As your teenager looks beyond high school to life ahead of him, he may have fears about his future. And if your child has learning and attention issues, his path may seem especially uncertain. But if you can understand his fears, you can also help him manage them.
Understand the source of the fear.
Teenagers’ view of their futures evolves over time. From ages 13–15, they’re usually focused on their own needs and concerns. As they move through high school, from about ages 15–18, they start to dabble in adulthood. And when they’re 18–23, most young adults finally understand that their future success is up to them.
As teens move toward young adulthood, they often feel the pressure of too much change in too short a period of time. This can lead to feeling worried or afraid. For example, they may fear:
- Losing the support of parents and family as they become more independent
- Taking on the responsibilities of adulthood
It takes courage to face these fears. But facing them builds self-esteem. Running from fear (when there’s no real danger) can erode self-respect. Fear also has a function: It forces your child sit up and notice when something important is happening inside or around him.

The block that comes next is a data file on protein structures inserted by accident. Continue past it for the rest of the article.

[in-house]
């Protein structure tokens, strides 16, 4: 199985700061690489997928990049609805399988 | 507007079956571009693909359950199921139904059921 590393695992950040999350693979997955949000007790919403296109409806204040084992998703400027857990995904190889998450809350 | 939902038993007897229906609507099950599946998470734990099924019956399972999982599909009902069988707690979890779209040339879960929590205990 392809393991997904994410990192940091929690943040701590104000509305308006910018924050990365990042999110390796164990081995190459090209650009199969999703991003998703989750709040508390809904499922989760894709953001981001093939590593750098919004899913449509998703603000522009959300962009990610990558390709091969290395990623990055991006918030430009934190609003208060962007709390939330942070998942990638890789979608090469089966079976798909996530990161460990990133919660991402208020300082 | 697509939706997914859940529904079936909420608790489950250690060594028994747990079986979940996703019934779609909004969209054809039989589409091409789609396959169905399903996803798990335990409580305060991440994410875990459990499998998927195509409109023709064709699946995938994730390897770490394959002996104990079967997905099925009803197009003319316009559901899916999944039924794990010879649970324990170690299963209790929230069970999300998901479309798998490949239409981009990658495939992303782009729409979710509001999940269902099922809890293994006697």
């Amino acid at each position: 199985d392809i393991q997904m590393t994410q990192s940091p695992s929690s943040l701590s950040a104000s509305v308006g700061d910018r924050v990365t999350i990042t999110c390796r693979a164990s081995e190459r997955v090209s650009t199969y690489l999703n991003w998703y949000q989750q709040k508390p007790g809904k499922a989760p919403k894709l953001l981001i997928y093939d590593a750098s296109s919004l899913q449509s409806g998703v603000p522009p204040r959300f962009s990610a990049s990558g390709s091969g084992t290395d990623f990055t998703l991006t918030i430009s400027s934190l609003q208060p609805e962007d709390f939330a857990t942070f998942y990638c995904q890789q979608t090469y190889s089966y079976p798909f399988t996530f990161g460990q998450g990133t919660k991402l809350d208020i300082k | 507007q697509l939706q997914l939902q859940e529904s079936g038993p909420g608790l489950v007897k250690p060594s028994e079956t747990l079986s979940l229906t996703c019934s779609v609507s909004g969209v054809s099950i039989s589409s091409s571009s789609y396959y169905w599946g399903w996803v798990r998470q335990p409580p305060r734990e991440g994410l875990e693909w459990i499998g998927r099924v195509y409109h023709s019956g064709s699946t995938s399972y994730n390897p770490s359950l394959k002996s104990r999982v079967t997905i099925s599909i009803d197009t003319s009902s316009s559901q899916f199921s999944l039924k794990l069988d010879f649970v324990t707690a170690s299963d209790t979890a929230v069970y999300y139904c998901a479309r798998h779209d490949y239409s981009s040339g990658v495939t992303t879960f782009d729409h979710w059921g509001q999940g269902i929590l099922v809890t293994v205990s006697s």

“The best thing you can do for your child is to honor his fears.”
Anxiety is common among young adults with learning and attention issues. That’s because many of them have experienced frustration and confusion in school. Your child may expect failure. So new situations may cause him more anxiety than they do other people.
Honor his fears.
The best thing you can do for your child is to honor his fears. Tell him that you know it’s scary to search for a job, support himself and make his own way.
Remind him that it’s only scary because he hasn’t started that journey. He’ll feel more at ease once he does. Even when he stumbles along the way, he’ll learn from his failures. And as he does, you’ll still be there to help.
Conforming to what’s “normal” is especially important to young adults longing to find their own “tribe.” That’s why coming to terms with learning and attention issues can be painful. Help your child work through his fears of not belonging by helping him see his strengths, not just his challenges.
Self-awareness is the first step to your child accepting himself. Only then can he speak up and ask for the help he needs to work around his weaknesses and take advantage of his strengths.